Expenditures on agriculture have been rising over time, as expression of the state`s commitment to reduce poverty, raise rural incomes and household welfare, and promote food security. However, agriculture continues to exhibit disappointing performance, namely, laggard growth, lack of diversification and competitiveness, tepid productivity growth, and persistent poverty among farmers. There is basis for attributing this performance at least in part to faulty design and execution of agricultural programs. Private goods provided as production support, most notably input subsidies, are contra-indicated based on case studies of past failures. Moreover, a series of audit reports document leakages and anomalies in these types of programs. This is consistent with international evidence that favors a shift in public expenditure from provision of private goods to provision of public goods.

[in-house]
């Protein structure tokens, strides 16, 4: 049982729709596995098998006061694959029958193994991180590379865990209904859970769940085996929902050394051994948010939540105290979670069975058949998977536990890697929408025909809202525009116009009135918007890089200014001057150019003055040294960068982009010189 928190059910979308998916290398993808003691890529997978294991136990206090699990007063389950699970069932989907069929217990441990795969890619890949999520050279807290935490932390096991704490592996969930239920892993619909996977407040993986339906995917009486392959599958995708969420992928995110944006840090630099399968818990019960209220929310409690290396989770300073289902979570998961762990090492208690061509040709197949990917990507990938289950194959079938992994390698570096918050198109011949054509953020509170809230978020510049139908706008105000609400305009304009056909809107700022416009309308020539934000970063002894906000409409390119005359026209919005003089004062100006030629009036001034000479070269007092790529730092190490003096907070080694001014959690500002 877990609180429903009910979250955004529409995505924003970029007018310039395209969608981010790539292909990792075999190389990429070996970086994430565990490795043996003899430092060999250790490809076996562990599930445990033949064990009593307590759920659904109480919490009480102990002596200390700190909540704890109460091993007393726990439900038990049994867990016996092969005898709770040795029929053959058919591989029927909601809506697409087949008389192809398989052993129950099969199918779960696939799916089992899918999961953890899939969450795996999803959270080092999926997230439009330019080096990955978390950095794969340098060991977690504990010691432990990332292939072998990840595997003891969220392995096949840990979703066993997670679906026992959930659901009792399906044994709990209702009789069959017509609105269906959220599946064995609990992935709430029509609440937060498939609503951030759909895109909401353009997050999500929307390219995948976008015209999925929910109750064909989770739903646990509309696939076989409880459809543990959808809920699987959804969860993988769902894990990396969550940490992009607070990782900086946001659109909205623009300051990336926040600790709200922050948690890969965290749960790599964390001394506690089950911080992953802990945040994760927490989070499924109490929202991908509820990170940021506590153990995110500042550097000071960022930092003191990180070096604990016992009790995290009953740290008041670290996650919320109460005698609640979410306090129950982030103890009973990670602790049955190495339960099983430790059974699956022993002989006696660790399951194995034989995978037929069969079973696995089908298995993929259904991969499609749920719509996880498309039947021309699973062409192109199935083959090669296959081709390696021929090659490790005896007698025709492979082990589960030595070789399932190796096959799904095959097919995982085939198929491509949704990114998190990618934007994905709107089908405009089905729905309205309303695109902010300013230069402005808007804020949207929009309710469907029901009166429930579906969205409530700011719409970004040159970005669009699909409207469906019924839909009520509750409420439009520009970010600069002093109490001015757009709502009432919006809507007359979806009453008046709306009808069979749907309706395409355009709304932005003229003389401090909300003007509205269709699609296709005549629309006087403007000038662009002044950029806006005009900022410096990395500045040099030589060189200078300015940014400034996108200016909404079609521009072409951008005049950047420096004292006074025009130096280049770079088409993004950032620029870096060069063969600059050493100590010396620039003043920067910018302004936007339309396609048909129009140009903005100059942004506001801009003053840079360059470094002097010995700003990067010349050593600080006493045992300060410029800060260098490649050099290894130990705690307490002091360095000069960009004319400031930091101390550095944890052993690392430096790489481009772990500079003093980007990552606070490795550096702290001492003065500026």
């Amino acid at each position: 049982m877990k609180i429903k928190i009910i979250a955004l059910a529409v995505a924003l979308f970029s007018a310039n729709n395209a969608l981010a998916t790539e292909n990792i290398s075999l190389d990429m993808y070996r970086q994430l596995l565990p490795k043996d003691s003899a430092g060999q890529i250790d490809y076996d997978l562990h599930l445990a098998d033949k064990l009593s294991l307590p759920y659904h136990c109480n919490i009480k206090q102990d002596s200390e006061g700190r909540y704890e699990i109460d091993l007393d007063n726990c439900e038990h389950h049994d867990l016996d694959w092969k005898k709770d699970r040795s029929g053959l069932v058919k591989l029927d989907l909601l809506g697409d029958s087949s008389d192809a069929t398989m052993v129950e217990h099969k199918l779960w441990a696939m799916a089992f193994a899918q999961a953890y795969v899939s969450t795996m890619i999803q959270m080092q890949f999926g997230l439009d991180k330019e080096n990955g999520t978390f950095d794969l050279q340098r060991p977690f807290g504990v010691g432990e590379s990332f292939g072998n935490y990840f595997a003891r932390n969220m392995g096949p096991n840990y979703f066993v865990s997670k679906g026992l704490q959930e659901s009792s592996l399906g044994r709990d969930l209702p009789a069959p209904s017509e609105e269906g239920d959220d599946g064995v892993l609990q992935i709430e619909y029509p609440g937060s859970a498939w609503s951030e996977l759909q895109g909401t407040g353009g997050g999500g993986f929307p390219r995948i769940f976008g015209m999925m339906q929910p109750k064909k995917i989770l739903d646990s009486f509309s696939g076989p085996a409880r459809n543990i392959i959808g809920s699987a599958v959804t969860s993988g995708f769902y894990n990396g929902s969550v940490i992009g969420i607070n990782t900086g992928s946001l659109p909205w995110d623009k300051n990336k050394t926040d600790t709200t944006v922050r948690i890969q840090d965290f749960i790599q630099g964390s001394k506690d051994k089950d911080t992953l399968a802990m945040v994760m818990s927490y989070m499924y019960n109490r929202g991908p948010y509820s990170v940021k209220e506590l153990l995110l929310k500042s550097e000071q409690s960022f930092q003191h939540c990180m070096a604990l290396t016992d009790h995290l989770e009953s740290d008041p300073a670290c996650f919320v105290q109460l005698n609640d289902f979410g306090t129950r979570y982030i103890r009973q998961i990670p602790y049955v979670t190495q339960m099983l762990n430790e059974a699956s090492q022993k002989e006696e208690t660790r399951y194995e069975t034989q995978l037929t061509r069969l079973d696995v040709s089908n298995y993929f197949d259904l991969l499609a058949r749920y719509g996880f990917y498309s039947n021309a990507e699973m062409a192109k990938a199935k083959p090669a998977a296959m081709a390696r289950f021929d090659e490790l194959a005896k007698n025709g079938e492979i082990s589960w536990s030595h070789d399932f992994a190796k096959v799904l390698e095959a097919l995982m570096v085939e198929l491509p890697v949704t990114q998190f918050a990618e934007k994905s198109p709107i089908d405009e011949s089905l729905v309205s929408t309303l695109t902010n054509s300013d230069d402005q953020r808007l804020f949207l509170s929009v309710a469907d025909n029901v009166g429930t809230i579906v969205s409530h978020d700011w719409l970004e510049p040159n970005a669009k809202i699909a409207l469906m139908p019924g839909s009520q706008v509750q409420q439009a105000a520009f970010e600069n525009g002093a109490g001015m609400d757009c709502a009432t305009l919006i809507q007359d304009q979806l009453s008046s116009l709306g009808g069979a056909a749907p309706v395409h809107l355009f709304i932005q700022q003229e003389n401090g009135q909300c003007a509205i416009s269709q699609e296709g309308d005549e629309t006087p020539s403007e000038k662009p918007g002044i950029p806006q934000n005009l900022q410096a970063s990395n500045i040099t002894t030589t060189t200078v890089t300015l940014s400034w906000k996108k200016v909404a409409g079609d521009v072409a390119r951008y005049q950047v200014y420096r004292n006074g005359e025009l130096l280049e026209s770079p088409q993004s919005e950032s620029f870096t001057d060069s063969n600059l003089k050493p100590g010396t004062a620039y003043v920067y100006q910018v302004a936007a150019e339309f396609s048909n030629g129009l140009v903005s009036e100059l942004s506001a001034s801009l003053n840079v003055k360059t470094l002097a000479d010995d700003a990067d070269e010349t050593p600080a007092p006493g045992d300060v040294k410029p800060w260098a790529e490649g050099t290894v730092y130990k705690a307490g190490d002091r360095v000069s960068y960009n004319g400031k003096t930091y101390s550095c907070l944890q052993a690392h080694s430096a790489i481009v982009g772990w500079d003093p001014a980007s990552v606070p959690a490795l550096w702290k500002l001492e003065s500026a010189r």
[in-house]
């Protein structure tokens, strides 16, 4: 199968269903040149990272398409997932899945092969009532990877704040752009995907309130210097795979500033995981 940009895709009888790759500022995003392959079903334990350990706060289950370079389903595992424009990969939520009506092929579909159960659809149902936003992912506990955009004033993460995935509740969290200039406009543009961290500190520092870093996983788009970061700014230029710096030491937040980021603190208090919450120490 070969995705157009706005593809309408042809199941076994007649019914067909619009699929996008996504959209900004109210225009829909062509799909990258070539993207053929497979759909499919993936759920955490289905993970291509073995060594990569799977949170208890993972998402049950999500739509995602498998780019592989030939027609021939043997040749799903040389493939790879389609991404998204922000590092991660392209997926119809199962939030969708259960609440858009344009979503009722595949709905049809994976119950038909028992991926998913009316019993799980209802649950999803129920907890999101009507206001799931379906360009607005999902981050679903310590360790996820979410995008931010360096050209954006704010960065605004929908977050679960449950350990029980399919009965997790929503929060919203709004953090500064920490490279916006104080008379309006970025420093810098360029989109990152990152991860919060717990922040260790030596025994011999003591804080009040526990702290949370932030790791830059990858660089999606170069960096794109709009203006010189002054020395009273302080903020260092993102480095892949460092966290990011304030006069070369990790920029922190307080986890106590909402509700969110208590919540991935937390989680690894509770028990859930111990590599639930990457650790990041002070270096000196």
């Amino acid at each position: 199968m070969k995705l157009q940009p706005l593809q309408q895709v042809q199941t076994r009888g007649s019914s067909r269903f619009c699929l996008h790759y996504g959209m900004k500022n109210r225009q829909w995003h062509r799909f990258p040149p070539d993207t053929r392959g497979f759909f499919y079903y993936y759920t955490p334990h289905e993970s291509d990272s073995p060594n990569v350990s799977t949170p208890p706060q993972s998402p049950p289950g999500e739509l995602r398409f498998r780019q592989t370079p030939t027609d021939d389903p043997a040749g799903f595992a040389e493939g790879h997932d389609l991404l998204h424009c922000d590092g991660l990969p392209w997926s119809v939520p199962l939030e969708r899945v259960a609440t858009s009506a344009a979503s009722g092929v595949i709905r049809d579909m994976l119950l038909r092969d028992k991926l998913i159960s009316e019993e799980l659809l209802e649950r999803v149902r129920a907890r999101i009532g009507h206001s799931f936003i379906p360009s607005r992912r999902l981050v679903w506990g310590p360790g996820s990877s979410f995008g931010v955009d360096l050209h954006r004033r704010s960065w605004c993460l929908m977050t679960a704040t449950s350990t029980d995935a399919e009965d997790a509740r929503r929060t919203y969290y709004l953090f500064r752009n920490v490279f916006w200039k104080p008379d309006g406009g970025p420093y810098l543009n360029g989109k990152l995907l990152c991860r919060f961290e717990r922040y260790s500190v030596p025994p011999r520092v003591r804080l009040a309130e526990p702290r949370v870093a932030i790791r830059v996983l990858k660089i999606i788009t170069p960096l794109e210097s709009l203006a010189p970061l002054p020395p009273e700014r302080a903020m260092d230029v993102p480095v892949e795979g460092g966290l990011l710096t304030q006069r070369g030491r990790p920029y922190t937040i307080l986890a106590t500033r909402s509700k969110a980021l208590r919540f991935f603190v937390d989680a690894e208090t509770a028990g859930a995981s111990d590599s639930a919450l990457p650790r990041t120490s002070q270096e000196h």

Extension is flagged owing to problems in quality of services provided. Production support should be limited in duration and scope to goods characterized by market failure, most notably those embodying new technologies. Support for postharvest and processing facilities should be limited to strategic investments toward addressing coordination problems and facilitating market development. Among public goods (or goods with public good features), irrigation has not been found to be effective based on econometric evidence. This places in question the current plan to ramp up investment in irrigation, making it by far the largest single item for public spending on agriculture. Such investment plans should be reviewed given studies point to design flaws and other implementation problems in past irrigation projects. The public goods that do show evidence of impact on agricultural incomes and productivity are infrastructure such as roads, ports, electrification (under other infrastructure), regulatory services, and R&D for technological change and agricultural modernization.